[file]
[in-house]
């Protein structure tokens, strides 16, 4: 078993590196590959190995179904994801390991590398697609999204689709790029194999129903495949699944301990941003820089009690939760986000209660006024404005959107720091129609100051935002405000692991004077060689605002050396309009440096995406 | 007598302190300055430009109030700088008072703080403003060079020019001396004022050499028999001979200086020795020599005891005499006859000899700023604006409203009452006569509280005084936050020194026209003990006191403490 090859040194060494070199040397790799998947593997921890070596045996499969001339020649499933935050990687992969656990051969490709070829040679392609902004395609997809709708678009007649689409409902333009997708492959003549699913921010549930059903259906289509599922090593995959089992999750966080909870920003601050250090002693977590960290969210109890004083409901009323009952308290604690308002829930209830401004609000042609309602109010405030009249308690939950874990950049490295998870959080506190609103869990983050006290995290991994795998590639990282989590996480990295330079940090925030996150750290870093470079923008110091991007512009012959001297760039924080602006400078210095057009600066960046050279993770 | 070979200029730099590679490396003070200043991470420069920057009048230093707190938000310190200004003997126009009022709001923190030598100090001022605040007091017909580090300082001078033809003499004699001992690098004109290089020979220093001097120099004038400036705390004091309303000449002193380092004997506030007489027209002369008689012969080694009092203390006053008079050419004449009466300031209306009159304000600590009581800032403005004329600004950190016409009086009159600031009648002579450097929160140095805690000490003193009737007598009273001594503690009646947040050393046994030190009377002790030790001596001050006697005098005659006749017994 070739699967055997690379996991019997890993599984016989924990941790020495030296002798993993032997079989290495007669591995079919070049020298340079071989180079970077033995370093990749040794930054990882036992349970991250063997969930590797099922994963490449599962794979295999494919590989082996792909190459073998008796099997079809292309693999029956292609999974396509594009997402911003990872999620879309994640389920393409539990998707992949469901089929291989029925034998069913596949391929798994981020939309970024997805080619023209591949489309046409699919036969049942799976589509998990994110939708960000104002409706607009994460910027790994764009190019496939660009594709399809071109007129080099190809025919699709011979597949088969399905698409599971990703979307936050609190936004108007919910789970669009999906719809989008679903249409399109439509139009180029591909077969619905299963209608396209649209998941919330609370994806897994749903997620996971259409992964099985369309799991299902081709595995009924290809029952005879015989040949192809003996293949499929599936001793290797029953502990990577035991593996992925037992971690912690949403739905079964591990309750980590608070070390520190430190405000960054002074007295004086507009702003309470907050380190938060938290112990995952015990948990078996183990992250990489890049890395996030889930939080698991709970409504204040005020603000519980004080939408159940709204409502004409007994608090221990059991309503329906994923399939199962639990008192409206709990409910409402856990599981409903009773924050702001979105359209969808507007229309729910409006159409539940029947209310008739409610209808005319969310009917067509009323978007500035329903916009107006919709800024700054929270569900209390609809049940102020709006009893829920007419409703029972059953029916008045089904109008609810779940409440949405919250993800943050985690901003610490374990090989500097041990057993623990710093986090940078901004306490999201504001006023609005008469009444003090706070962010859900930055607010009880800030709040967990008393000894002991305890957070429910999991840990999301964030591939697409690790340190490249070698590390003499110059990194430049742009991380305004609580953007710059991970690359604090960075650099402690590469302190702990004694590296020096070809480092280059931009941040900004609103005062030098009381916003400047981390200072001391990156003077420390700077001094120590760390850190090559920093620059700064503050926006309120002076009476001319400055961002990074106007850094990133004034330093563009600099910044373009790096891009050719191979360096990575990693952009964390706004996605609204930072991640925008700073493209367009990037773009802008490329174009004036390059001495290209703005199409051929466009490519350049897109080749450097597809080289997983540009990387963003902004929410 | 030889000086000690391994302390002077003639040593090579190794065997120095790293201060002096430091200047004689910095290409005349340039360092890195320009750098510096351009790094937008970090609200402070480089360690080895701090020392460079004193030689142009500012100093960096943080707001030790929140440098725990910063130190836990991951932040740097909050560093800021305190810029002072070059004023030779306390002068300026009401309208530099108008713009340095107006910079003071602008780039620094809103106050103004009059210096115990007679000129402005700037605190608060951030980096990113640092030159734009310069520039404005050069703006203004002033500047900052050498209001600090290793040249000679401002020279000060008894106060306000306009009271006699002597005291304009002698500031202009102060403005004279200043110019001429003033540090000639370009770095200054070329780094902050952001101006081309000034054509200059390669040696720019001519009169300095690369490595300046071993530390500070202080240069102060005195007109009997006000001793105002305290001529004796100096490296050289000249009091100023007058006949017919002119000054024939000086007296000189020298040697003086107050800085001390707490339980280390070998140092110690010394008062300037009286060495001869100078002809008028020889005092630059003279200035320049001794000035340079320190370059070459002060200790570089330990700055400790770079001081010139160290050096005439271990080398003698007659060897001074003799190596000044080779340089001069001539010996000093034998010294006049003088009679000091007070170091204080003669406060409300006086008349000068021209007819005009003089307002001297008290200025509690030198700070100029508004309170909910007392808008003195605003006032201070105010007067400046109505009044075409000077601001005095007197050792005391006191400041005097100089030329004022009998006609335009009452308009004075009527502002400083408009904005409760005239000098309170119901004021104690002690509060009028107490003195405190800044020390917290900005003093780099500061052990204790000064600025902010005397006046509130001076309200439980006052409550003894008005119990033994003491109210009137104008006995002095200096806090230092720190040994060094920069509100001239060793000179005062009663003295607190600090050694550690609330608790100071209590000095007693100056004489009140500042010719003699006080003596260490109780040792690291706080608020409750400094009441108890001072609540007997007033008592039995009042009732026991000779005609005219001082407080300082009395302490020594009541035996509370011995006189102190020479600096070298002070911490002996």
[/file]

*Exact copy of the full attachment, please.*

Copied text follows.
[in-house]
């Protein structure tokens, strides 16, 4: 078993590196590959190995179904994801390991590398697609999204689709790029194999129903495949699944301990941003820089009690939760986000209660006024404005959107720091129609100051935002405000692991004077060689605002050396309009440096995406 | 007598302190300055430009109030700088008072703080403003060079020019001396004022050499028999001979200086020795020599005891005499006859000899700023604006409203009452006569509280005084936050020194026209003990006191403490 090859040194060494070199040397790799998947593997921890070596045996499969001339020649499933935050990687992969656990051969490709070829040679392609902004395609997809709708678009007649689409409902333009997708492959003549699913921010549930059903259906289509599922090593995959089992999750966080909870920003601050250090002693977590960290969210109890004083409901009323009952308290604690308002829930209830401004609000042609309602109010405030009249308690939950874990950049490295998870959080506190609103869990983050006290995290991994795998590639990282989590996480990295330079940090925030996150750290870093470079923008110091991007512009012959001297760039924080602006400078210095057009600066960046050279993770 | 070979200029730099590679490396003070200043991470420069920057009048230093707190938000310190200004003997126009009022709001923190030598100090001022605040007091017909580090300082001078033809003499004699001992690098004109290089020979220093001097120099004038400036705390004091309303000449002193380092004997506030007489027209002369008689012969080694009092203390006053008079050419004449009466300031209306009159304000600590009581800032403005004329600004950190016409009086009159600031009648002579450097929160140095805690000490003193009737007598009273001594503690009646947040050393046994030190009377002790030790001596001050006697005098005659006749017994 070739699967055997690379996991019997890993599984016989924990941790020495030296002798993993032997079989290495007669591995079919070049020298340079071989180079970077033995370093990749040794930054990882036992349970991250063997969930590797099922994963490449599962794979295999494919590989082996792909190459073998008796099997079809292309693999029956292609999974396509594009997402911003990872999620879309994640389920393409539990998707992949469901089929291989029925034998069913596949391929798994981020939309970024997805080619023209591949489309046409699919036969049942799976589509998990994110939708960000104002409706607009994460910027790994764009190019496939660009594709399809071109007129080099190809025919699709011979597949088969399905698409599971990703979307936050609190936004108007919910789970669009999906719809989008679903249409399109439509139009180029591909077969619905299963209608396209649209998941919330609370994806897994749903997620996971259409992964099985369309799991299902081709595995009924290809029952005879015989040949192809003996293949499929599936001793290797029953502990990577035991593996992925037992971690912690949403739905079964591990309750980590608070070390520190430190405000960054002074007295004086507009702003309470907050380190938060938290112990995952015990948990078996183990992250990489890049890395996030889930939080698991709970409504204040005020603000519980004080939408159940709204409502004409007994608090221990059991309503329906994923399939199962639990008192409206709990409910409402856990599981409903009773924050702001979105359209969808507007229309729910409006159409539940029947209310008739409610209808005319969310009917067509009323978007500035329903916009107006919709800024700054929270569900209390609809049940102020709006009893829920007419409703029972059953029916008045089904109008609810779940409440949405919250993800943050985690901003610490374990090989500097041990057993623990710093986090940078901004306490999201504001006023609005008469009444003090706070962010859900930055607010009880800030709040967990008393000894002991305890957070429910999991840990999301964030591939697409690790340190490249070698590390003499110059990194430049742009991380305004609580953007710059991970690359604090960075650099402690590469302190702990004694590296020096070809480092280059931009941040900004609103005062030098009381916003400047981390200072001391990156003077420390700077001094120590760390850190090559920093620059700064503050926006309120002076009476001319400055961002990074106007850094990133004034330093563009600099910044373009790096891009050719191979360096990575990693952009964390706004996605609204930072991640925008700073493209367009990037773009802008490329174009004036390059001495290209703005199409051929466009490519350049897109080749450097597809080289997983540009990387963003902004929410 | 030889000086000690391994302390002077003639040593090579190794065997120095790293201060002096430091200047004689910095290409005349340039360092890195320009750098510096351009790094937008970090609200402070480089360690080895701090020392460079004193030689142009500012100093960096943080707001030790929140440098725990910063130190836990991951932040740097909050560093800021305190810029002072070059004023030779306390002068300026009401309208530099108008713009340095107006910079003071602008780039620094809103106050103004009059210096115990007679000129402005700037605190608060951030980096990113640092030159734009310069520039404005050069703006203004002033500047900052050498209001600090290793040249000679401002020279000060008894106060306000306009009271006699002597005291304009002698500031202009102060403005004279200043110019001429003033540090000639370009770095200054070329780094902050952001101006081309000034054509200059390669040696720019001519009169300095690369490595300046071993530390500070202080240069102060005195007109009997006000001793105002305290001529004796100096490296050289000249009091100023007058006949017919002119000054024939000086007296000189020298040697003086107050800085001390707490339980280390070998140092110690010394008062300037009286060495001869100078002809008028020889005092630059003279200035320049001794000035340079320190370059070459002060200790570089330990700055400790770079001081010139160290050096005439271990080398003698007659060897001074003799190596000044080779340089001069001539010996000093034998010294006049003088009679000091007070170091204080003669406060409300006086008349000068021209007819005009003089307002001297008290200025509690030198700070100029508004309170909910007392808008003195605003006032201070105010007067400046109505009044075409000077601001005095007197050792005391006191400041005097100089030329004022009998006609335009009452308009004075009527502002400083408009904005409760005239000098309170119901004021104690002690509060009028107490003195405190800044020390917290900005003093780099500061052990204790000064600025902010005397006046509130001076309200439980006052409550003894008005119990033994003491109210009137104008006995002095200096806090230092720190040994060094920069509100001239060793000179005062009663003295607190600090050694550690609330608790100071209590000095007693100056004489009140500042010719003699006080003596260490109780040792690291706080608020409750400094009441108890001072609540007997007033008592039995009042009732026991000779005609005219001082407080300082009395302490020594009541035996509370011995006189102190020479600096070298002070911490002996």